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Money April 2014

Legal Ease

Everything You Want and Need to Know About Gift Taxes

By Jonathan J. David

If the gift exceeds $14,000, then a gift tax return needs to be filed reporting the gift. Also, if spouses split their gifts, even though there is no taxable gift involved, they must file a gift tax return.

Dear Jonathan: Now that 2014 has arrived, are there any changes to the annual gift tax exemption or the estate and gift tax applicable exemption amounts?

Jonathan Says: In 2014, the annual gift tax exemption remains at $14,000. This means that an individual can make $14,000 gifts to as many people as he or she wants without incurring any gift tax liability or having to file a gift tax return. In the case of a husband and wife, they can make a joint gift of $28,000 (this is known as gift splitting because the gift is considered to have been made one-half by each spouse) without incurring any gift tax consequences.

If the gift exceeds $14,000, then a gift tax return needs to be filed reporting the gift. Also, if spouses split their gifts, even though there is no taxable gift involved, they must file a gift tax return.

The estate and gift tax applicable exemption, which was $5,250,000 in 2013, is $5,340,000 in 2014. What this means is that in addition to the $14,000 annual gifts a person can make without gift tax consequences, a person can gift during lifetime or at death up to $5,340,000 without any estate or gift tax consequences. Bear in mind, however, if a person makes a gift of $3,000,000 during lifetime, it will serve to reduce that person’s estate tax exemption amount by $3,000,000 when that person dies. For example, if a person makes a gift of $3,000,000 in February of this year and then dies prior to the year’s end, that individual’s estate tax exemption will be reduced by $3,000,000 to $2,340,000.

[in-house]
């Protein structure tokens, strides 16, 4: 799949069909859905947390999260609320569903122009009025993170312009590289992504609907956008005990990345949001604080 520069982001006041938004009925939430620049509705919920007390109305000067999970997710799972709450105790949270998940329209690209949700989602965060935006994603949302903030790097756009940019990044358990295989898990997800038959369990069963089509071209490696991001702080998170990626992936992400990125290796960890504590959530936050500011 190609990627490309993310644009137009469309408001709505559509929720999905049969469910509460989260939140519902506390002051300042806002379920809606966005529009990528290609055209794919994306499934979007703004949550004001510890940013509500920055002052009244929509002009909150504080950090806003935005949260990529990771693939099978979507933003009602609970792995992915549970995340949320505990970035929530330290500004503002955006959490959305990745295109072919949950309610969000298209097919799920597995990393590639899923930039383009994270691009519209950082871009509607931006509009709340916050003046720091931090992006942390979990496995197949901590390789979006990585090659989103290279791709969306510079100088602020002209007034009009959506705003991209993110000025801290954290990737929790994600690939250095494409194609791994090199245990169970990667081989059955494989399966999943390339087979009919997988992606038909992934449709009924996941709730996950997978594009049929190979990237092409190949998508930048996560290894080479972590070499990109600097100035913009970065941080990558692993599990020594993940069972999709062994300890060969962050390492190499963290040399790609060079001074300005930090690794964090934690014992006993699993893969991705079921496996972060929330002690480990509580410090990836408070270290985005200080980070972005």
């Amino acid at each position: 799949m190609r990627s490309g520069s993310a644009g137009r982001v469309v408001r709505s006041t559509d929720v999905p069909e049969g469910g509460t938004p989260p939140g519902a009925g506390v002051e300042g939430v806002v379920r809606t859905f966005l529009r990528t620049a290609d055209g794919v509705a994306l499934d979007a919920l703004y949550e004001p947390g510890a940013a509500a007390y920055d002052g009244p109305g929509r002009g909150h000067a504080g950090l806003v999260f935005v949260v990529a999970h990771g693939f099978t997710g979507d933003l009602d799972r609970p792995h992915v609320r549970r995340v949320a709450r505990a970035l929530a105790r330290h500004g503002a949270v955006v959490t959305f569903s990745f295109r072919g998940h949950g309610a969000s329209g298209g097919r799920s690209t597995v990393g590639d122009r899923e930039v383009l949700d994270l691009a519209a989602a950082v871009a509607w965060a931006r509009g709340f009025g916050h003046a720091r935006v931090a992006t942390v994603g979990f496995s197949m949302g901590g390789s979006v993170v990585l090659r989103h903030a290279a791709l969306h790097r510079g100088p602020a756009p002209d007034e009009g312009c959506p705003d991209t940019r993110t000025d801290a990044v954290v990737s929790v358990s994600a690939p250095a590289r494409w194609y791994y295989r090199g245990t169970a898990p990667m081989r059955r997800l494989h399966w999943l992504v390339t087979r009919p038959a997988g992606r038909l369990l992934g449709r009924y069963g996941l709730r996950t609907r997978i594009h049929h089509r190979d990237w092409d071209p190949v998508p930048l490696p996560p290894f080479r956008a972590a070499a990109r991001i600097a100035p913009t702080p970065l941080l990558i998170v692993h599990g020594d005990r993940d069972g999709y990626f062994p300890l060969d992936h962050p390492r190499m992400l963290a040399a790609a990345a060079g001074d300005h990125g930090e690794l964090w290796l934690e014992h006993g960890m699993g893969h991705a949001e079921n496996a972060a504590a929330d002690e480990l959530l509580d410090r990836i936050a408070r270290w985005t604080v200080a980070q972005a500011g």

Dear Jonathan: Is the estate and gift tax applicable exemption amount the same for individuals and married couples?

Jonathan Says: Yes, but in the case of a married couple, each of them would be entitled to the full estate and gift tax applicable exemption amount, which, for 2014, is $5,340,000.

 

Dear Jonathan: My estate has grown to be rather large, and I have decided I want to start making gifts to my children and my grandchildren, which totals 22 individuals. I know that I can make gifts of $14,000 to each of them this year, but I was hoping to actually make larger gifts. What happens if I do?

Jonathan Says: Any gifts you make to an individual in excess of the $14,000 annual exemption amount will be deemed to be a taxable gift and the excess amount will serve to reduce your estate and gift tax applicable exemption amount of $5,340,000 by the total amount of taxable gifts made this year. For instance, if instead of giving $14,000 to each of your children and grandchildren you make $25,000 gifts to each one of them, this would mean that you will have made 22 taxable gifts of $11,000 each ($25,000 minus $14,000), and that total amount of $242,000 will be subtracted from your estate and gift tax exemption amount of $5,340,000.

You will also need to report the taxable gifts by filing a gift tax return.

 

Jonathan J. David is a shareholder in the law firm of Foster, Swift, Collins & Smith, PC, 1700 East Beltline, N.E., Grand Rapids, Michigan 49525.

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